6.2.2. Action Data

   Action data is the data needed by a logical function to manipulate
   the packet as a result of a classification.  For example, there may
   be two traffic-shaping functions, both of which classify only on
   destination IP address.  However, one of the shaping functions may
   implement a leaky bucket that requires two parameters whereas the
   other function may implement a token bucket that requires three

6.2.3. Parameterization Data

   Parameterization data can be viewed as parameters to the logical
   function itself.  This data does not affect individual packets but
   affects how the function as a whole behaves.  For example, there may
   be a congestion function that implements two varieties of RED that
   require different parameter sets.  Parameterization data would be
   used to select between the two varieties of RED and to provide the
   necessary configuration to each variety.

6.3. Flexibility

   Finally, the FE model SHOULD provide a flexible infrastructure in
   which new logical functions and new classification, action, and
   parameterization data can be easily added.  Also, the FE model MUST

Anderson                                                      [Page 8]

   be capable of describing the types of statistics gathered by each
   logical function.

6.4. Minimal Set of Logical Functions

   The rest of this section defines a minimal set of logical functions
   that any FE model MUST support.  This minimal set DOES NOT imply
   that all FE's must provide this functionality.  Instead, these
   requirements only specify that the model must be capable of
   expressing the capabilities that FE's may choose to provide.

   1)Port Functions
   The FE model MUST be capable of expressing the number of ports on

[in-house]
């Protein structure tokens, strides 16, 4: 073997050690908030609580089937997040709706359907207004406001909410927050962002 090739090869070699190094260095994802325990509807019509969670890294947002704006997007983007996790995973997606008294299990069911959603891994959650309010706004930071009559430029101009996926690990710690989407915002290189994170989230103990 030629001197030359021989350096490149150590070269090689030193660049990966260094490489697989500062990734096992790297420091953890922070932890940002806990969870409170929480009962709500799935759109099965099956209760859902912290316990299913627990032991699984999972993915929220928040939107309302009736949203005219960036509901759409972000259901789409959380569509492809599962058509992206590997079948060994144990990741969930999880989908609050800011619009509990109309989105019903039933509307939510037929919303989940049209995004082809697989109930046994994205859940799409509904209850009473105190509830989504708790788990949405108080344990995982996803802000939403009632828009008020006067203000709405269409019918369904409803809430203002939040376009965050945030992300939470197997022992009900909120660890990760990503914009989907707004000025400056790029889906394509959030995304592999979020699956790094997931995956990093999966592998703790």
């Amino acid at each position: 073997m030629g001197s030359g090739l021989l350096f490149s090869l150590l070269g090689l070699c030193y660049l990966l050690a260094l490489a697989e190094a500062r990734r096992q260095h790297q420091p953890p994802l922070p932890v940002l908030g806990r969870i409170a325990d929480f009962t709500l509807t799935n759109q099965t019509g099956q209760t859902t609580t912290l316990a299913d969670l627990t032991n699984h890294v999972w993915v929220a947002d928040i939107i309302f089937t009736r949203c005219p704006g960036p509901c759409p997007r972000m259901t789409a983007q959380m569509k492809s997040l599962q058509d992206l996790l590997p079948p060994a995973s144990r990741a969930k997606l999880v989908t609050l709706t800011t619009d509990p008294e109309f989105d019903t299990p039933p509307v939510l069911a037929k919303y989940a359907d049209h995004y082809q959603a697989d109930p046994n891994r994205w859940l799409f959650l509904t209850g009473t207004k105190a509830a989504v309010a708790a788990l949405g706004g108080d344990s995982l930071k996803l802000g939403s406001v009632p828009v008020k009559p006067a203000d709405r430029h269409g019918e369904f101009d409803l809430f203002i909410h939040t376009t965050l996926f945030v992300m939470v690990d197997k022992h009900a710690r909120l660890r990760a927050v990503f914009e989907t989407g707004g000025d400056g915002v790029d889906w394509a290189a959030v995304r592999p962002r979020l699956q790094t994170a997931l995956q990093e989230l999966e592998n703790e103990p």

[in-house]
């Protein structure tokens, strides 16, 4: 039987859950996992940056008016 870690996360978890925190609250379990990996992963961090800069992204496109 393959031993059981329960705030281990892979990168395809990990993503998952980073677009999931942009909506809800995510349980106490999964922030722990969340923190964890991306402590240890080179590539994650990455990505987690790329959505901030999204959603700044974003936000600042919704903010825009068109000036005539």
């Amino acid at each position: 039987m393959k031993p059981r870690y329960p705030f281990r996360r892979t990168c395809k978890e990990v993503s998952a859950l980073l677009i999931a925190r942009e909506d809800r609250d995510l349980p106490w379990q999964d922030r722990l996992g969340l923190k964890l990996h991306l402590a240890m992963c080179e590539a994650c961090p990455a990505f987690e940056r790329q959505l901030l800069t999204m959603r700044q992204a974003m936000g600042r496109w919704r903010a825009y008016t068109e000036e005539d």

the device, the static attributes of each port (e.g., port type,
   link speed), and the configurable attributes of each port (e.g., IP
   address, administrative status).

   2)Forwarding Functions
   The FE model MUST be capable of expressing the data that can be used
   by the forwarding function to make a forwarding decision.

   3)QoS Functions
   The FE model MUST allow a FE to express its QoS capabilities in
   terms of, e.g., metering, policing, shaping, and queuing functions.

   4)Generic Filtering Functions
   The FE model MUST be capable of expressing filtering functions. The
   FE model MUST be capable of expressing a wide range of
   classification abilities from single fields (e.g., destination
   address) to arbitrary n-tuples.  Similarly, the FE model MUST be
   capable of expressing what actions these filtering functions can
   perform on packets that the classifier matches.

   5)Vendor-Specific Functions
   The FE model SHOULD be extensible so that vendor-specific
   functionality can be expressed.

   6)High-Touch Functions

   The FE model MUST be capable of expressing the encapsulation and

   tunneling capabilities of a FE. The FE model MUST support functions

   that mark the IPv4 header TOS octet or the IPv6 Traffic Class octet.

   The FE model MAY support other high touch functions (e.g., NAT,


   7)Security Functions
   The FE model MUST be capable of expressing the types of encryption
   that may be applied to packets in the forwarding path.

7. ForCES Protocol Requirements

Anderson                                                      [Page 9]

   This section specifies the requirements that a ForCES protocol MUST

   1)Configuration of Modeled Elements